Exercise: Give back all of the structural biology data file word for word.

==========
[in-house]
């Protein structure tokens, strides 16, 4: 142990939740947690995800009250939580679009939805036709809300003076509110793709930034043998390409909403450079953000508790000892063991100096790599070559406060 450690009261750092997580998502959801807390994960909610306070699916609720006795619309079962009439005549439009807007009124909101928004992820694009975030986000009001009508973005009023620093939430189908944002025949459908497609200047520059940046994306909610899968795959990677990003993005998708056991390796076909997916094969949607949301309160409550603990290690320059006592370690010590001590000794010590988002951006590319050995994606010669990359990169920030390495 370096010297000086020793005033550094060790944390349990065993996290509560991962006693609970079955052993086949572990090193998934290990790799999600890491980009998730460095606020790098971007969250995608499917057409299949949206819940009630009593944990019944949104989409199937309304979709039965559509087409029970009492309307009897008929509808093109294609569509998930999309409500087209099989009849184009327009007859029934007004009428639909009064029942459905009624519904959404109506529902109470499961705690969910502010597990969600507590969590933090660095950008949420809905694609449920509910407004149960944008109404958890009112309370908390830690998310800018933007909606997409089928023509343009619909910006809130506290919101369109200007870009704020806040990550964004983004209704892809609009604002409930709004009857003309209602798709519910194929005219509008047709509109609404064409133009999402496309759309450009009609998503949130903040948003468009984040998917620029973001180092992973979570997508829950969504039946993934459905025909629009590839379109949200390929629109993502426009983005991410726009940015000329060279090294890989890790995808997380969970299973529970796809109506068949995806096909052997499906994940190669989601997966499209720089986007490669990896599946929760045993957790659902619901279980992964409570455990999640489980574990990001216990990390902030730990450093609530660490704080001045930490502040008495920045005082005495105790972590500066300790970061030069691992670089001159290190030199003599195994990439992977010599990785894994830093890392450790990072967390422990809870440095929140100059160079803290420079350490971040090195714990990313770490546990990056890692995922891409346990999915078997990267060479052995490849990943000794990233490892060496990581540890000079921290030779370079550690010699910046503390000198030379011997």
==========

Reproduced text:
[in-house]
């Protein structure tokens, strides 16, 4: 142990939740947690995800009250939580679009939805036709809300003076509110793709930034043998390409909403450079953000508790000892063991100096790599070559406060 450690009261750092997580998502959801807390994960909610306070699916609720006795619309079962009439005549439009807007009124909101928004992820694009975030986000009001009508973005009023620093939430189908944002025949459908497609200047520059940046994306909610899968795959990677990003993005998708056991390796076909997916094969949607949301309160409550603990290690320059006592370690010590001590000794010590988002951006590319050995994606010669990359990169920030390495 370096010297000086020793005033550094060790944390349990065993996290509560991962006693609970079955052993086949572990090193998934290990790799999600890491980009998730460095606020790098971007969250995608499917057409299949949206819940009630009593944990019944949104989409199937309304979709039965559509087409029970009492309307009897008929509808093109294609569509998930999309409500087209099989009849184009327009007859029934007004009428639909009064029942459905009624519904959404109506529902109470499961705690969910502010597990969600507590969590933090660095950008949420809905694609449920509910407004149960944008109404958890009112309370908390830690998310800018933007909606997409089928023509343009619909910006809130506290919101369109200007870009704020806040990550964004983004209704892809609009604002409930709004009857003309209602798709519910194929005219509008047709509109609404064409133009999402496309759309450009009609998503949130903040948003468009984040998917620029973001180092992973979570997508829950969504039946993934459905025909629009590839379109949200390929629109993502426009983005991410726009940015000329060279090294890989890790995808997380969970299973529970796809109506068949995806096909052997499906994940190669989601997966499209720089986007490669990896599946929760045993957790659902619901279980992964409570455990999640489980574990990001216990990390902030730990450093609530660490704080001045930490502040008495920045005082005495105790972590500066300790970061030069691992670089001159290190030199003599195994990439992977010599990785894994830093890392450790990072967390422990809870440095929140100059160079803290420079350490971040090195714990990313770490546990990056890692995922891409346990999915078997990267060479052995490849990943000794990233490892060496990581540890000079921290030779370079550690010699910046503390000198030379011997």